Have you ever listened to a song and could not remember where you first heard it?
I don’t mean recalling the exact time and circumstances of the initial hearing, but the song’s origin.
Was it a deep cut on a favorite rock album? A country music juke box favorite from back in the day? The one hit from a one-hit wonder? Maybe a Broadway favorite or a jazz standard?
I recently had that experience when James Taylor previewed a song from his new album,”American Standard.” When I scanned the track list, I recognized most of the 14 songs as from what is called the Great American Songbook.
Taylor’s new album presents songs previously recorded by artists including Frank Sinatra, Bing Crosby, Billie Holiday, Ella Fitzgerald, Dinah Washington, Tony Bennett and many others.
Along with the usual suspects, such as “Almost Like Being in Love” and “The Nearness of You,” there were songs I didn’t immediately recognize — including one called “As Easy As Rolling Off A Log.” Oh well; I figured I might not know every single song in the Great American Songbook. Many of them had been unfairly shunned by rock ‘n’ rollers in the 1950s, 1960s and most of the 1970s.
That began to turn around when Willie Nelson released his landmark album “Stardust.”
That started me to search out albums by Sinatra, Armstrong, Holiday, Fitzgerald, Bennett and others, which led to me becoming a true believer in the genre— consisting mainly of songs written in the 1930s, ‘40s and ‘50s, bookended with some from the 1920s and even the ‘60s. I came to know many of those songs well.
That’s why I felt puzzled when I heard “As Easy As Rolling Off A Log” on Taylor’s new album. From the opening notes, the mystery deepened. I knew I’d heard the song before, but where? I just couldn’t place it — until I came across an interview with Taylor relating how he came to record the song.
Of course! It didn’t come from deep in the Great American Songbook. It wasn’t an obscure jazz standard or a little-know track from a Broadway musical.
Nope. It went back to Taylor’s childhood and a cartoon in the Merrie Melodies series produced in 1938 in the suspiciously-titled “Katnip Kollege” — about Johnny Cat, an aspiring jazz musician who can’t get into the swing of things in his “Swingology” class and has to stay after school.
While sitting on the corner, Johnny Cat suddenly picks up the beat from a pendulum on a cuckoo clock, starts to swing and rushes outside to a jam session — where all the musicians are cats. He leaps on a log next to Kitty Bright and begins singing “As Easy As Rolling Off A Log.” He even throws in a trumpet solo. How else could it conclude, except with Johnny Cat and Kitty Bright rolling off the log as the song ends?
“As easy as rolling off a log, I find it easy baby, to fall in love with you,” Taylor sings. The second verse might be a little questionable for a kid’s cartoon these days, but nobody thought about it back then. “It was easy as rolling cigarettes, if that ain’t easy baby, maybe there’s simpler things to do.”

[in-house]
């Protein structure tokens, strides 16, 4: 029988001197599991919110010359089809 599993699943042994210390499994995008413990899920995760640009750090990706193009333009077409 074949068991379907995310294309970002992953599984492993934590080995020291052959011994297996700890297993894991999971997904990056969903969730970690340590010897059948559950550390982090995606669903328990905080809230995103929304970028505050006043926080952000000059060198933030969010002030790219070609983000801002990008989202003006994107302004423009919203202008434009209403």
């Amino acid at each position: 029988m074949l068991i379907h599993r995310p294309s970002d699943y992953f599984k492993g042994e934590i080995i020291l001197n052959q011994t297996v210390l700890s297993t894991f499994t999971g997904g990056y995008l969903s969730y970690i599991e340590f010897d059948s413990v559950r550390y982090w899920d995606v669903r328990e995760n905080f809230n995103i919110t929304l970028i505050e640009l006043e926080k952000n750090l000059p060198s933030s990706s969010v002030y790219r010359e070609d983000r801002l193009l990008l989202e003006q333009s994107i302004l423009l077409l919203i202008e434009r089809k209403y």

Unlike many of the artists who have tackled the Great American Songbook, Taylor doesn’t sing behind an orchestra or big band. He sticks with the small combo feel — punctuated by his own excellent acoustic guitar playing, with an assist from jazz guitarist John Pizzarelli.
JT tailors each song on “American Standard” to his own style. Rather than trying to emulate Sinatra or Bennett, he shines each song through his own unique prism.
He opens with an almost-Western swing version of “My Blue Heaven. The band falls into the pocket on the first track, staying there for the rest of the album.
His mellow take on “Moon River,” the Johnny Mercer-Henry Mancini collaboration from “Breakfast at Tiffany’s,” is another winner. After that,I’m ready to go around the bend with that huckleberry friend, JT, for the rest of the album.
He does a sprightly take on “Teach Me Tonight,” with lyrics by Sammy Cahn — one of Sinatra’s favorites — and music by Gene DePaul. It fits Taylor’s acoustic style well.
“Almost Like Being in Love” almost sounds like a James Taylor song, instead of the classic first sang by Gene Kelly in the musical “Brigadoon.”
“Sit Down, You’re Rockin’ the Boat” is my least favorite. The song my have worked well in the musical “Guys and Dolls,” but to me it breaks the new album’s mood.
The mood returns with “The Nearness of You,” a Hoagy Carmichael chestnut I first heard by Sinatra.
One of the best things about Taylor’s takes on these songs is almost every track offers something special — a clarinet solo here, a well-placed jazz guitar run from Pizzarelli there — even some colorful bits on the melodica, the instrument resembling a cross between a harmonica and keyboard.
Other highlights include Taylor’s version of Billie Holiday’s “God Bless the Child” and the Depression-era Bing Crosby hit, “Pennies From Heaven.”
Taylor offers a low, lonesome take on “Ol’ Man River,” the fabled song about the Mississippi that, like the river, just keeps rolling along.
He closes the album with a winning rendition of “It’s Only A Paper Moon,” and “Surrey With A Fringe On Top,” from that great play named for a great state — “Oklahoma.”
JT’s takes on “American Standard” leaves me wanting more. I’m guessing we might someday see an “American Standard II.”
If he looks to Merrie Melodies for another entry, here’s a suggestion: “I Love To Singa.”
Contact James Beaty at email@example.com